Illustration of Jupiter's icy moon Europa depicting a cryovolcanic eruption in which brine from within the icy shell could blast into space
Illustration of Jupiter's icy moon Europa depicting a cryovolcanic eruption in which brine from within the icy shell could blast into space
Photo: NASA website

Plumes of water vapour that may be venting into space from Jupiter's moon Europa could come from within the icy crust itself, according to new research.

A model using images collected by NASA's Galileo spacecraft outlines a process for brine, or salt-enriched water, moving around within the moon's shell and eventually forming pockets of water --even more concentrated with salt -- that could erupt.

"Understanding where these water plumes are coming from is very important for knowing whether future Europa explorers could have a chance to actually detect life from space without probing Europa's ocean," said lead author Gregor Steinbrugge, a postdoctoral researcher at Stanford University's School of Earth, Energy and Environmental Sciences.

Scientists have considered the possible plumes on Europa a promising way to investigate the habitability of Jupiter's icy moon, especially since they offer the opportunity to be directly sampled by spacecraft flying through them.

The insights into the activity and composition of the ice shell covering Europa's global, interior ocean can help determine if the ocean contains the ingredients needed to support life.

The source of the plumes is important: Water originating from the icy crust is considered less hospitable to life than the global interior ocean because it likely lacks the energy that is a necessary ingredient for life.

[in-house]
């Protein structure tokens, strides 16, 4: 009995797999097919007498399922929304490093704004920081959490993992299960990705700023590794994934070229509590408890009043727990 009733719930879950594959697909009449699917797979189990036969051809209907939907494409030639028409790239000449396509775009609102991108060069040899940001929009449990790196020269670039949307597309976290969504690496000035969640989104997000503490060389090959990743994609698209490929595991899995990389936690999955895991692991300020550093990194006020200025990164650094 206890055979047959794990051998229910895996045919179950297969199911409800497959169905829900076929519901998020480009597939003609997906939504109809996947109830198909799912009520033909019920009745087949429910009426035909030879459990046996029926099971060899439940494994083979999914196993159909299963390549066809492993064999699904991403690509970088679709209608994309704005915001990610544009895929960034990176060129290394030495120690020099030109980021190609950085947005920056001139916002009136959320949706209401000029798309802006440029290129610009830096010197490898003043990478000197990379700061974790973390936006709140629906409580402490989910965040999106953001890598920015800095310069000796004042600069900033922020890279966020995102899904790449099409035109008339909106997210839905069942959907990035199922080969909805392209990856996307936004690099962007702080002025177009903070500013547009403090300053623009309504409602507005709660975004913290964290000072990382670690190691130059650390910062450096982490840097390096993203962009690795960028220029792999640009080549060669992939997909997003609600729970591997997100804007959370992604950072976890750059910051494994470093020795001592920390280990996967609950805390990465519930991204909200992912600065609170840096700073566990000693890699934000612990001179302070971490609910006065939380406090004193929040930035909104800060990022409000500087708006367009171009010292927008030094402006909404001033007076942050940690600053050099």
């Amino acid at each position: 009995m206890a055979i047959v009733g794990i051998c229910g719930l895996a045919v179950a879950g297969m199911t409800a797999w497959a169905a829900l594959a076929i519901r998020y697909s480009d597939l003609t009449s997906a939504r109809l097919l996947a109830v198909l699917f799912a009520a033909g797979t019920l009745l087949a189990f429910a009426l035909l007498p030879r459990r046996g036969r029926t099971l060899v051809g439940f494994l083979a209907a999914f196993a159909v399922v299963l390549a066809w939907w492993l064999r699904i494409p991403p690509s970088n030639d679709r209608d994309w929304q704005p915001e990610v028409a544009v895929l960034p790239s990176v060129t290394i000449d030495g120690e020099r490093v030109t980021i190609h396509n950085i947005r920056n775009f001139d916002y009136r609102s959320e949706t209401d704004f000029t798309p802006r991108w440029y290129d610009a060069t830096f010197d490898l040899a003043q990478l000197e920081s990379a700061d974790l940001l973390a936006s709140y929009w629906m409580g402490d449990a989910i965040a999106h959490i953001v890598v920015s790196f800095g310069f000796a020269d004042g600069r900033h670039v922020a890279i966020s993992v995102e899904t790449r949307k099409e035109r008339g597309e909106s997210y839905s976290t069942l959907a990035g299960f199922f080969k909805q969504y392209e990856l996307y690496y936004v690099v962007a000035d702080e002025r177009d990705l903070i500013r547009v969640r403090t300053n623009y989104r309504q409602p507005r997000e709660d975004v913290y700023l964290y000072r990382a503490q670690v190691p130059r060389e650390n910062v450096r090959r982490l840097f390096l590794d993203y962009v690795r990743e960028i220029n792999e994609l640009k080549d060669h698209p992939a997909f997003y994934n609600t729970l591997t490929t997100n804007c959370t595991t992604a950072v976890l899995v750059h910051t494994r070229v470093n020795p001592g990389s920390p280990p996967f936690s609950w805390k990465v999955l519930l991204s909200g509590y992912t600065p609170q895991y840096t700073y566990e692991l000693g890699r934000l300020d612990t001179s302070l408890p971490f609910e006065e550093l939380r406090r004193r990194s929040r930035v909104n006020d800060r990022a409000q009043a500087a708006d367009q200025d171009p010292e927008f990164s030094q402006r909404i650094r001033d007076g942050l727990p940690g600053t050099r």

In Europa's ocean, that energy could come from hydrothermal vents on the sea floor.

The results, published in Geophysical Research Letters, may shed light on eruptions on other icy bodies in the solar system.

The researchers focused their analyses on Manannan, a 29-km-wide-crater on Europa that resulted from an impact with another celestial object tens of millions of years ago.

"The comet or asteroid hitting the ice shell was basically a big experiment which we're using to construct hypotheses to test," said co-author Don Blankenship, senior research scientist at the University of Texas Institute for Geophysics (UTIG).

"Our model makes specific predictions we can test using data from the radar and other instruments on Europa Clipper," said Blankenship, also principal investigator of the radar instrument that will fly aboard NASA's upcoming Europa Clipper spacecraft.

The model indicates that as Europa's water partially froze into ice following the impact, leftover pockets of water could have been created in the moon's surface.

These salty water pockets can move sideways through Europa's ice shell by melting adjacent regions of ice and consequently become even saltier in the process.

Missions such as Europa Clipper help contribute to the field of astrobiology, the interdisciplinary research on the variables and conditions of distant worlds that could harbour life as we know it.

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